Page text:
/ 3 March 2021

Tobacco industry calls Dlamini-Zuma’s bid to appeal ban a costly folly

South Africa's New Cabinet Inaugurated
Nkosazana Dlamini-Zuma, South Africa's cooperative governance minister. (Waldo Swiegers/Bloomberg via Getty Images)

South Africa’s two tobacco industry rivals, who challenged the country’s tobacco ban in court, on Tuesday termed the government’s pursuit of an appeal in the matter a “costly vanity” and called on it to use the money to fight the Covid-19 pandemic and illicit cigarette trade instead.

The Western Cape high court on Monday granted co-operative governance minister Nkosazana Dlamini-Zuma leave to appeal its adverse December declaring the prohibition unconstitutional and invalid.

That court ruling, in favour of British American Tobacco South Africa (Batsa), was handed down four months after the 143-day ban was lifted in August last year and further litigation is, therefore, largely academic. It is also viewed as unlikely to succeed.

Batsa stressed that the court found the ban did not withstand constitutional scrutiny, because the minister failed to justify the intrusion on the rights to dignity, privacy and physical integrity of smokers and of those in the tobacco industry to choose their trade. 

In granting leave to appeal, the court considered that there was little prospect that the supreme court would come to a different view.

But like the minister’s approach to the court, its decision to allow the appeal did not come as a surprise.

The reason lies in a conflicting judgment in June by the Pretoria high court, in which it dismissed a separate challenge by the Fair Trade Independent Tobacco Association (Fita). Unlike Batsa’s challenge, Fita’s was argued purely on administrative law.

It failed because the court favoured Dlamini-Zuma with a wide reading of the necessity test in the Disaster Management Act (DMA) and held that the ban passed as a “rational and reasonably necessary” step taken to alleviate the potential burden smokers severely ill with Covid-19 may place on the health system.

The Cape court took a different view on the necessity threshold in the Act, and on the scientific merits of the measure, but the minister maintains that the Pretoria ruling was right.

On Monday, Judge Thandawza Ndita said case law dictated an appeal could still be allowed, despite limited chances of success, when it concerned an important question of law or a “discrete issue of public importance” that could have an effect on future disputes.

Here the public interest lies in the extent of the minister’s powers to impose restrictions on sectors of the economy and society while the pandemic and the state of disaster continues.

“As seen in both this case and the Fita judgment, regulations made in terms of the DMA have the potential to, and does [sic], impact on a number of constitutional rights of multiple sectors of the community.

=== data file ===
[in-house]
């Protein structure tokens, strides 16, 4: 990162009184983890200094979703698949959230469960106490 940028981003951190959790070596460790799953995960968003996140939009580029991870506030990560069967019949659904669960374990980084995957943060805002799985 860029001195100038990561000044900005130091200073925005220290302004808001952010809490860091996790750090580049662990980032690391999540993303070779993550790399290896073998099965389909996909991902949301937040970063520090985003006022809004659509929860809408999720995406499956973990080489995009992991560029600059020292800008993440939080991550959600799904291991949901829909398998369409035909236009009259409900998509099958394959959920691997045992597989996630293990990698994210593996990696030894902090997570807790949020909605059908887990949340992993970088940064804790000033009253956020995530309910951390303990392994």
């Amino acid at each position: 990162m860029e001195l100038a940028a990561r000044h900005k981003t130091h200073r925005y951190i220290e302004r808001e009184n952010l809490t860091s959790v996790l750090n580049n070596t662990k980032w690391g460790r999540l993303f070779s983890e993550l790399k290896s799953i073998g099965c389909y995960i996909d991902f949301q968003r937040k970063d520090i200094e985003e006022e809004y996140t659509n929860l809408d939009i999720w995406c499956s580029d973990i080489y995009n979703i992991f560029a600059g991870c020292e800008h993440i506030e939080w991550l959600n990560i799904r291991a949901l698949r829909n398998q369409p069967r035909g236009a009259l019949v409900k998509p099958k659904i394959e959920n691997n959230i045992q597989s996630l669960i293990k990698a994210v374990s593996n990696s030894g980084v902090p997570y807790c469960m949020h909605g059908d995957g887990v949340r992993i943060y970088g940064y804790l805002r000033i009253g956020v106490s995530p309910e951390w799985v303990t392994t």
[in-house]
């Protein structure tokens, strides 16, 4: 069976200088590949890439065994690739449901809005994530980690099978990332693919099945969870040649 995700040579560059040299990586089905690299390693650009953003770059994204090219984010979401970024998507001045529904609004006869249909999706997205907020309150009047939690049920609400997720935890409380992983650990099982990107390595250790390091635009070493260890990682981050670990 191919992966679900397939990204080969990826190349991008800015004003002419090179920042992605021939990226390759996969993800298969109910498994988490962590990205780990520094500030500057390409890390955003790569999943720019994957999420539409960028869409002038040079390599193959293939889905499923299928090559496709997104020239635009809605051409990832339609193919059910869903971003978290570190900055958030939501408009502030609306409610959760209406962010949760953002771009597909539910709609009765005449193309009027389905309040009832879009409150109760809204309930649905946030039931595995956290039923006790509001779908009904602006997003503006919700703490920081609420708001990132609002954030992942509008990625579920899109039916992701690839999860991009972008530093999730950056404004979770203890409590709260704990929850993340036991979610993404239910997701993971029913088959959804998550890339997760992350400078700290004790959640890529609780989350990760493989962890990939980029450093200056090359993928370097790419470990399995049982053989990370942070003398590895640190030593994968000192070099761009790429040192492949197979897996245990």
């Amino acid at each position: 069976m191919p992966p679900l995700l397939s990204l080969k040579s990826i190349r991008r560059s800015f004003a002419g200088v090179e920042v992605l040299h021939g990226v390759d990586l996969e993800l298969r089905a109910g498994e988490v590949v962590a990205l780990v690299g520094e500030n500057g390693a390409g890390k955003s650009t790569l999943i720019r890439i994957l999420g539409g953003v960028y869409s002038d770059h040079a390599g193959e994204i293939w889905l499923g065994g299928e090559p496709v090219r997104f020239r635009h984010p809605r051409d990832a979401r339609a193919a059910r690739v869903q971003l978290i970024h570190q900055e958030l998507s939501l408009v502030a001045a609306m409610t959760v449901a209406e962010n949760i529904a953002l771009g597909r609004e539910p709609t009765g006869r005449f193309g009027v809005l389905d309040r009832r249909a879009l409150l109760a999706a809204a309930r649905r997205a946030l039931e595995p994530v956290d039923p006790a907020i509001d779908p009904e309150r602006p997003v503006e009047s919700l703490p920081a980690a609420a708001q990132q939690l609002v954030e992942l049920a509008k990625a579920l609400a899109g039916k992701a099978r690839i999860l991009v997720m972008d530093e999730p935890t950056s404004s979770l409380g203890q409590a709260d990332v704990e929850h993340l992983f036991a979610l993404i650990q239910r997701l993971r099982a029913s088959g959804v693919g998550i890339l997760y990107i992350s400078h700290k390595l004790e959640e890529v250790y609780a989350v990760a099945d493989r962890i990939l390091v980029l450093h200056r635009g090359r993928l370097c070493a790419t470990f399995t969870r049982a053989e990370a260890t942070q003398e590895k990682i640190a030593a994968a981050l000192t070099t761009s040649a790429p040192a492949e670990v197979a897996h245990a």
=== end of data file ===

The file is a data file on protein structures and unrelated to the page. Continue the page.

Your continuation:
“Therefore, the interpretation accorded to the word ‘necessary’ as used in sections 27(2)(n) and (3) of the DMA are of great public interest,” the Monday judgment read.

Batsa said it believed that much of the argument before the Supreme Court of Appeal in Bloemfontein will still revolve around constitutionality; hence, even if Dlamini-Zuma succeeded on a point of administrative law, the ban would still not pass muster. 

Johnny Moloto, Batsa’s head of external affairs, noted that the minister argued in court that the cost of the ban to the economy was mitigated by the fact that most smokers bought cigarettes on the black market.

“This is an extraordinary contention and illustrates how acutely aware the government is of the actual effect and consequences of the ban,” he said.

It was, in effect, a concession that the ban increased illicit trade, he said, and this has endured in that smuggling has become entrenched and smokers became accustomed to buying untaxed cigarettes.

“We think the government would be wiser allocating its resources to combating the illicit trade in cigarettes, which was fortified by the ban and is now running rampant across South Africa.”

On Fita’s estimation, the ban cost the country R35-million a day in lost excise taxes. The association was last year granted direct leave by the Supreme Court of Appeal to appeal the Pretoria ruling but withdrew its bid after the ban was lifted. With the matter now on its way back to the Bloemfontein court, it believed it would be vindicated on the salient points raised in its challenge.

“Notwithstanding the above … we are of the view that this matter has now run its course and that this step by the government is regrettable,” Fita chairman Sinenhlanhla Mnguni said.

“More taxpayer monies are being utilised to fund further unnecessary litigation wherein a substantial amount of funds and other resources have already been spent to fight what has now in essence become an unnecessary legal battle, instead of using these resources to combat the spread of the coronavirus and its impact on the citizens of this country, and procuring more vaccines.”